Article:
After Google acquired Waze last June, reportedly for $1.1 billion upwards, there followed much speculation surrounding which mapping startup might be next to exit.
Yesterday we closed the loop on one rumour — that maps and navigation app maker Skobbler had been approached by several “major tech companies” interested in making an acquisition — confirming that Telenav has acquired the Berlin-based startup for just shy of $24 million.
However, TechCrunch understands that Skobbler wasn’t the only OpenStreepMap-powered startup to be on Telenav’s radar. We’re hearing that the U.K.’s Navmii, maker of Navfree, the free mapping and navigation app for iOS and Android, was also being eyed up as a target.
According to sources close to the London-based company, it held talks with NASDAQ-listed Telenav over a possible acquisition last February. It’s my understanding that those talks may have even gone as far as Telenav placing a formal offer for Navmii on the table, though in the end it didn’t progress any further. Why that was, is unclear, though we’ve heard that a difference in valuation may have been an issue.
The same sources also say that, around the same time, Navmii was holding exploratory meetings with a major player in Silicon Valley, although this may have been of the kind that happen as a matter of routine. We also understand talks were held with a third “major company” in the mobile space. However, it’s here where things dry up, so take that as you will.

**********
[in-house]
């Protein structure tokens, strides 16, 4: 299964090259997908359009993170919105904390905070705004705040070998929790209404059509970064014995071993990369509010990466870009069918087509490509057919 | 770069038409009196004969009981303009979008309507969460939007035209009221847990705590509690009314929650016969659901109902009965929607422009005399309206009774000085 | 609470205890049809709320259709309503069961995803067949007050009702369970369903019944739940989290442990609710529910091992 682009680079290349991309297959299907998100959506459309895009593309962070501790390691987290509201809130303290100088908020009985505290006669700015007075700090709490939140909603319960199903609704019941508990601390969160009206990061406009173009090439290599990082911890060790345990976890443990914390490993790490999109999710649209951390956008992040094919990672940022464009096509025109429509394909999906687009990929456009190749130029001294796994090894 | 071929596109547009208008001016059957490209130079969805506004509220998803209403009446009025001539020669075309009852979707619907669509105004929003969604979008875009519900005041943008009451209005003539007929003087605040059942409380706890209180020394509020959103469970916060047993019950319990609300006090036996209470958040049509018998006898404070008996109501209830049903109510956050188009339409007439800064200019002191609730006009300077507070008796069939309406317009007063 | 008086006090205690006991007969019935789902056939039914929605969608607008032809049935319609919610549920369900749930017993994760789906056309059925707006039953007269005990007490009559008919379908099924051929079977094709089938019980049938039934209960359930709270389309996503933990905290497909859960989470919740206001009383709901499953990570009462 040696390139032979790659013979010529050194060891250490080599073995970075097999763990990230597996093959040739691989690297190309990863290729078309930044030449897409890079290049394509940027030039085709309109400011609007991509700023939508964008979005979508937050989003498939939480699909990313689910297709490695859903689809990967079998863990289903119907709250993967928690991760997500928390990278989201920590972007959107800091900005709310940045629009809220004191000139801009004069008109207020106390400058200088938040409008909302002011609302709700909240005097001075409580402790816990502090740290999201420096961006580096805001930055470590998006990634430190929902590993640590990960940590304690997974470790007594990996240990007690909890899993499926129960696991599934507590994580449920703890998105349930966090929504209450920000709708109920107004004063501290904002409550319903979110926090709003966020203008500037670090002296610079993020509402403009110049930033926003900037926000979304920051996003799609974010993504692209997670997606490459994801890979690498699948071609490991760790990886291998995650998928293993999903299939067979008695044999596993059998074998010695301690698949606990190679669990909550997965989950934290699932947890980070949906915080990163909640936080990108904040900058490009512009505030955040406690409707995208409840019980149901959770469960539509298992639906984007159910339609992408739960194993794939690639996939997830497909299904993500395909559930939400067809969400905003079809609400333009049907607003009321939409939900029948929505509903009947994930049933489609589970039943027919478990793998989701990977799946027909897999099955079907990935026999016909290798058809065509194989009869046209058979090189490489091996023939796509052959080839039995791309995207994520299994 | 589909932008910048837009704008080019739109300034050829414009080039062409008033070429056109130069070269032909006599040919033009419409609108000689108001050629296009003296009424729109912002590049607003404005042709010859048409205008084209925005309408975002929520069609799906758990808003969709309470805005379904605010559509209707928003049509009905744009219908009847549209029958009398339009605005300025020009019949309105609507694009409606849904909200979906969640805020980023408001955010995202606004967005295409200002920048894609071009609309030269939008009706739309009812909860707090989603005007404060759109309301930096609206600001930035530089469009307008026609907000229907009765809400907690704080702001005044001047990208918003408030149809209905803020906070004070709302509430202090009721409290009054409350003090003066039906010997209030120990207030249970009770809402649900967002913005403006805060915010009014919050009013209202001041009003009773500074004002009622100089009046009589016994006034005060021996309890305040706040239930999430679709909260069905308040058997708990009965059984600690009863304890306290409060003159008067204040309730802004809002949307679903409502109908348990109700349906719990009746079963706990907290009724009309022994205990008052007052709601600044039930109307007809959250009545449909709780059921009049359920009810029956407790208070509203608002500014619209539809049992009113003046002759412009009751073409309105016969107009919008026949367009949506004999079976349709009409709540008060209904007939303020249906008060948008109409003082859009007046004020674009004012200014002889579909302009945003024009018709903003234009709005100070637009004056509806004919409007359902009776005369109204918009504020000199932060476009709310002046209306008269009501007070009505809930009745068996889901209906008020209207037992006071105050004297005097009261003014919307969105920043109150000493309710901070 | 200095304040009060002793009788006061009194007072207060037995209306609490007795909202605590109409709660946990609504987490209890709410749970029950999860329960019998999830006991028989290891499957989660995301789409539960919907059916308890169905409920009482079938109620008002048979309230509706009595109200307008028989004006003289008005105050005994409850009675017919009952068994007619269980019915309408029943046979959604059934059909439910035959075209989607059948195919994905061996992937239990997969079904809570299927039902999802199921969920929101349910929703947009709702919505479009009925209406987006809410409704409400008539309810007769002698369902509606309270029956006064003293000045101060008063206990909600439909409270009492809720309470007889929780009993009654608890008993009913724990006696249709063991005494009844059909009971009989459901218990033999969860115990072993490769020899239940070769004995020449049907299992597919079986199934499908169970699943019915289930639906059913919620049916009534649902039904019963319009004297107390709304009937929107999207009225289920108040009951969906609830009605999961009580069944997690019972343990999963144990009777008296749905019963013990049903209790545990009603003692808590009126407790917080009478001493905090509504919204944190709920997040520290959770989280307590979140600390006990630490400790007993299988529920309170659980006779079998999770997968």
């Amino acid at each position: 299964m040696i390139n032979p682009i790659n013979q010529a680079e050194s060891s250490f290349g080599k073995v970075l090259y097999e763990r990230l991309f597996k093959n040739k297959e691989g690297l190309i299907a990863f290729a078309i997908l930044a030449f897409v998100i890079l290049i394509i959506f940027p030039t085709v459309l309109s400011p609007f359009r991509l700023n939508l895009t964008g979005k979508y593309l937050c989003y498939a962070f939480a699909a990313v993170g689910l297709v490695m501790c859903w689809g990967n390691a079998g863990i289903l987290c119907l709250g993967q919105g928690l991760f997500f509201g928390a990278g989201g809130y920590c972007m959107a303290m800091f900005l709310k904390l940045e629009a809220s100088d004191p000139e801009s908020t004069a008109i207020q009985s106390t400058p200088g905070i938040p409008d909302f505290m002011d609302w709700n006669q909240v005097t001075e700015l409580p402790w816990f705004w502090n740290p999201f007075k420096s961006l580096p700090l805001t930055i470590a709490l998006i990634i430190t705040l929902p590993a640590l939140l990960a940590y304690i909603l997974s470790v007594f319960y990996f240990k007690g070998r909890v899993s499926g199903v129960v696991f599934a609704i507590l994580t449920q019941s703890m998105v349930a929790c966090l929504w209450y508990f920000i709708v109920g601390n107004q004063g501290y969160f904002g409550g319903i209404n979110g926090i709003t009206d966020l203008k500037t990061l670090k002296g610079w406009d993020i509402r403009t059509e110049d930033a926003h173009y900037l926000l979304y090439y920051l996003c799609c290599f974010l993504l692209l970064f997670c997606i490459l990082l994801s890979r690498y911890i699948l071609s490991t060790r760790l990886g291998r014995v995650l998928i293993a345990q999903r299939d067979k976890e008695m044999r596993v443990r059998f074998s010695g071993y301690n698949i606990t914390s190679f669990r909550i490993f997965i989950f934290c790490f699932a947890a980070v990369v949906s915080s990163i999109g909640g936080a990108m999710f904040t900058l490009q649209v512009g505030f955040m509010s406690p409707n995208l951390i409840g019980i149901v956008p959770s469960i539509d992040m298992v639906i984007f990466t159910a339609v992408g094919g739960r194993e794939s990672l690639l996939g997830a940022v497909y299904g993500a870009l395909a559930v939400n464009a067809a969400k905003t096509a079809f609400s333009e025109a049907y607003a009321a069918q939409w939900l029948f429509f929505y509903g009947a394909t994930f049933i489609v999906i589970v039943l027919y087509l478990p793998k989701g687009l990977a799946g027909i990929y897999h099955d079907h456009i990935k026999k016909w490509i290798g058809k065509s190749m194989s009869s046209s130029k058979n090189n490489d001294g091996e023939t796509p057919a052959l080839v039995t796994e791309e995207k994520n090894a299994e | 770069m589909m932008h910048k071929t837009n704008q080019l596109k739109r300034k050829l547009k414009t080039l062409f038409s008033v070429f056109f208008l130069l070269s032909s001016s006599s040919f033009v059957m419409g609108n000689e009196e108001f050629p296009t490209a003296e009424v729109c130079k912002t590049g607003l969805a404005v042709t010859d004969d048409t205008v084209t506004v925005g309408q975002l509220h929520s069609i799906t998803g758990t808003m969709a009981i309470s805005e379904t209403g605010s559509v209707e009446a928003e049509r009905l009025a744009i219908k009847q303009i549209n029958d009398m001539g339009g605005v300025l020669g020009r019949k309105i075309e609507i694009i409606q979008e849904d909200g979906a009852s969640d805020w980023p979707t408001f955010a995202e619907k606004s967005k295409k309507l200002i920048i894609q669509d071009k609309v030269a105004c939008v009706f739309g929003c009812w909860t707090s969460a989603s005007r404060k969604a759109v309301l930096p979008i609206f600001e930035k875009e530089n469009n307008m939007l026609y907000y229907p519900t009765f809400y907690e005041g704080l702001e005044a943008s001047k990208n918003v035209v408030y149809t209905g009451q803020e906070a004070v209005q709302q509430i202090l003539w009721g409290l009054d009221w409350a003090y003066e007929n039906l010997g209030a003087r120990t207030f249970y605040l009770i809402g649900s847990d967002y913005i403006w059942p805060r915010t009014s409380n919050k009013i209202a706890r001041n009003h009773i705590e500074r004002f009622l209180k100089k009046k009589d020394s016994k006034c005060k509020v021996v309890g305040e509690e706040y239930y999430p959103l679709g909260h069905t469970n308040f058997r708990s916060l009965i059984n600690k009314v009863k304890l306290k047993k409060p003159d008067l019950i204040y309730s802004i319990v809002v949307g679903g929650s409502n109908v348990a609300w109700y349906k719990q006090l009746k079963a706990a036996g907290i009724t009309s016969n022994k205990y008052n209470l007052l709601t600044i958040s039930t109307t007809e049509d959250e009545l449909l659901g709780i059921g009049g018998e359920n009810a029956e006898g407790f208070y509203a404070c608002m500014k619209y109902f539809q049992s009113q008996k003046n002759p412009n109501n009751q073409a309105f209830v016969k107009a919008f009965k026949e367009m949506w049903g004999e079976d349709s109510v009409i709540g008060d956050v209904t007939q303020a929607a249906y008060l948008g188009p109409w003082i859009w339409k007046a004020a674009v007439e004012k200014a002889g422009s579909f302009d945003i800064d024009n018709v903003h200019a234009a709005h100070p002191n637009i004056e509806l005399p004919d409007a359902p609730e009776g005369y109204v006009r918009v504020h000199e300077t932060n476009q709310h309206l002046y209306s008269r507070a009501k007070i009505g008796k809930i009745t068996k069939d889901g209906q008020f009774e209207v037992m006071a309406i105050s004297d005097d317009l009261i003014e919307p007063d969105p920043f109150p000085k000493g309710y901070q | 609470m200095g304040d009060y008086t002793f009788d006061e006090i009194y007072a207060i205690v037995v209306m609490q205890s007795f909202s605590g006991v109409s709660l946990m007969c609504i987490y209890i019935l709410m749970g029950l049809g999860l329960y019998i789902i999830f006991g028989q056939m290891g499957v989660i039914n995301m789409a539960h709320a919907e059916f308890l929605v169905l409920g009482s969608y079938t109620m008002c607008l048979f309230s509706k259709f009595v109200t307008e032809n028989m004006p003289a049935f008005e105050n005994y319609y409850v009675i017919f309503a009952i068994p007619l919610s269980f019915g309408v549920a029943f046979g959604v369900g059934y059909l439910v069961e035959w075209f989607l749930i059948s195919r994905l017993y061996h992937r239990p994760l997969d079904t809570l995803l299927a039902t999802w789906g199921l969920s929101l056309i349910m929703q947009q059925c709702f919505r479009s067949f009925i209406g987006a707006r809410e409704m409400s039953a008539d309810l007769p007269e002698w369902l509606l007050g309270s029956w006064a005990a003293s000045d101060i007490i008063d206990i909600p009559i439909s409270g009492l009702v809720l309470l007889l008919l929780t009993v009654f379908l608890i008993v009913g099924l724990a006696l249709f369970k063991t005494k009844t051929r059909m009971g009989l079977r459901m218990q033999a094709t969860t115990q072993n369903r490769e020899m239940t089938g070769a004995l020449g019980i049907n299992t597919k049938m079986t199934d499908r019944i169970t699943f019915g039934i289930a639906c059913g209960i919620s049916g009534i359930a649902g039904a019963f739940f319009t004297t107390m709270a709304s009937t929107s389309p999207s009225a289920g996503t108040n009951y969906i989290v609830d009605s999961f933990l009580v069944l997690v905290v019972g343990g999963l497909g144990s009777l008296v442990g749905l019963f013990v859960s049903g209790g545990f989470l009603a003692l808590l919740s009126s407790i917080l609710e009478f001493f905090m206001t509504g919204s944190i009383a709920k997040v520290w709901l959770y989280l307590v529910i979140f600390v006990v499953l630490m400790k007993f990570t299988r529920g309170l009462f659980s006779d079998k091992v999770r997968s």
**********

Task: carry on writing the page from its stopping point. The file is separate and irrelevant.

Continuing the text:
Founded in 2009, Navmii builds various sat-nav and mapping solutions, including its own apps and for others. However, its flagship and best known product is Navfree, which was one of the first free navigation apps for iOS when it was released in 2010. It has since added support for Android and is available in 52 countries.
Like Skobbler, the app is powered by the ‘Wikipedia of maps’ OpenStreetMap (OSM) data. It offers turn-by-turn voice navigation, including support for offline maps, as well as points of interest (POI) and various other mapping-related features, some paid-for. Notably, similar to Waze, it also employs crowdsourcing for its traffic data, collecting 3 billion points of speed traffic data every month. And, as Waze has proven, crowdsourced ‘realtime’ traffic data, coupled with enough users, can be a valuable proposition, so this could be the basis for any acquisition.
To that end, Navfree claims 17.5 million users in total — defined as downloads/registrations. Meanwhile, Navfree told me last June that users were averaging 30,000 map corrections per month, fed back to the OSM data that powers the app’s maps. Navfree makes money for the company primarily by selling anonymous data, as well as through in-app advertising, and in-app purchases for a number of premium features.
As we noted following Google’s purchase of Waze, where at one time Apple, Facebook and Microsoft were also linked to the Israeli startup, mapping is increasing in importance for major technology companies as more and more computing activity is mobilised onto smartphones and tablets, and away from the static desktop world. Having access to location information isn’t just handy for users, but it’s of strategic significance as location-based services and advertising become ever more important.
There are relatively few global mapping companies in play, too, with the major ones being Google, Navteq (Nokia), and Tele Atlas, while others such as Apple are scrambling to play catch up.
What value any potential acquirer will put on Navmii’s map app building expertise or its strength within the OSM ecosystem and its own crowdsourced traffic data and existing install base, is hard to say.
That said, in Telenav’s ~$24 million acquisition of Skobbler ($19.2 million in cash, along with $4.6 million in common stock), we now have a further data point in addition to Google’s acquisition of Waze.
We also know that Navmii has raised £4 million in outside funding to date, most recently £2 million in June 2012 from investors advised by Talis Capital, so a decent return isn’t asking for anything on the scale of Waze’s $1 billion-plus exit.